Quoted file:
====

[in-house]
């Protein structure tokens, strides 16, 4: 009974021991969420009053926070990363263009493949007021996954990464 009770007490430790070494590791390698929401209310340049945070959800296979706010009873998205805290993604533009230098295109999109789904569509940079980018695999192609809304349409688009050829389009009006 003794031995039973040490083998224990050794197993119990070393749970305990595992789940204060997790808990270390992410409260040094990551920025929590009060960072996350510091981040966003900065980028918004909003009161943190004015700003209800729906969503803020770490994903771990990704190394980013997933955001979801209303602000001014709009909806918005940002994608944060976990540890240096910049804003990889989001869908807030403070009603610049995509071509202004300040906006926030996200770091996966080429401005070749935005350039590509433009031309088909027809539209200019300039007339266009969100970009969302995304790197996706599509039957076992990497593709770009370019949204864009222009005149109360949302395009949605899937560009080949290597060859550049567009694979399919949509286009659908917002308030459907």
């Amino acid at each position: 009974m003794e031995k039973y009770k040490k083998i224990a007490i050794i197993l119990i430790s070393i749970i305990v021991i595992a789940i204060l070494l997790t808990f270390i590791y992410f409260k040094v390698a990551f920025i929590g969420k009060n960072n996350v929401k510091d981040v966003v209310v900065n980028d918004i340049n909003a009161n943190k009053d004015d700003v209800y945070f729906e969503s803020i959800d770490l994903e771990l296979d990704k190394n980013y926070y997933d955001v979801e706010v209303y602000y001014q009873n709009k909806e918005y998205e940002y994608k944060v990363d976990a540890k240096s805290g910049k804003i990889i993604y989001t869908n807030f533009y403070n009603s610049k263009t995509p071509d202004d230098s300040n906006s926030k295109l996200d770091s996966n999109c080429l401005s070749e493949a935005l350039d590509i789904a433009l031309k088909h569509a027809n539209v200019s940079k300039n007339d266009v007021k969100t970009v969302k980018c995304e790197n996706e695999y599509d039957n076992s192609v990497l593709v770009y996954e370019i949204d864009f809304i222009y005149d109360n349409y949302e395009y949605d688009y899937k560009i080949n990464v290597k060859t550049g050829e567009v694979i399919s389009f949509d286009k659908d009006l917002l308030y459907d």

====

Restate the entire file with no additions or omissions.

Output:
[in-house]
């Protein structure tokens, strides 16, 4: 009974021991969420009053926070990363263009493949007021996954990464 009770007490430790070494590791390698929401209310340049945070959800296979706010009873998205805290993604533009230098295109999109789904569509940079980018695999192609809304349409688009050829389009009006 003794031995039973040490083998224990050794197993119990070393749970305990595992789940204060997790808990270390992410409260040094990551920025929590009060960072996350510091981040966003900065980028918004909003009161943190004015700003209800729906969503803020770490994903771990990704190394980013997933955001979801209303602000001014709009909806918005940002994608944060976990540890240096910049804003990889989001869908807030403070009603610049995509071509202004300040906006926030996200770091996966080429401005070749935005350039590509433009031309088909027809539209200019300039007339266009969100970009969302995304790197996706599509039957076992990497593709770009370019949204864009222009005149109360949302395009949605899937560009080949290597060859550049567009694979399919949509286009659908917002308030459907």
């Amino acid at each position: 009974m003794e031995k039973y009770k040490k083998i224990a007490i050794i197993l119990i430790s070393i749970i305990v021991i595992a789940i204060l070494l997790t808990f270390i590791y992410f409260k040094v390698a990551f920025i929590g969420k009060n960072n996350v929401k510091d981040v966003v209310v900065n980028d918004i340049n909003a009161n943190k009053d004015d700003v209800y945070f729906e969503s803020i959800d770490l994903e771990l296979d990704k190394n980013y926070y997933d955001v979801e706010v209303y602000y001014q009873n709009k909806e918005y998205e940002y994608k944060v990363d976990a540890k240096s805290g910049k804003i990889i993604y989001t869908n807030f533009y403070n009603s610049k263009t995509p071509d202004d230098s300040n906006s926030k295109l996200d770091s996966n999109c080429l401005s070749e493949a935005l350039d590509i789904a433009l031309k088909h569509a027809n539209v200019s940079k300039n007339d266009v007021k969100t970009v969302k980018c995304e790197n996706e695999y599509d039957n076992s192609v990497l593709v770009y996954e370019i949204d864009f809304i222009y005149d109360n349409y949302e395009y949605d688009y899937k560009i080949n990464v290597k060859t550049g050829e567009v694979i399919s389009f949509d286009k659908d009006l917002l308030y459907d």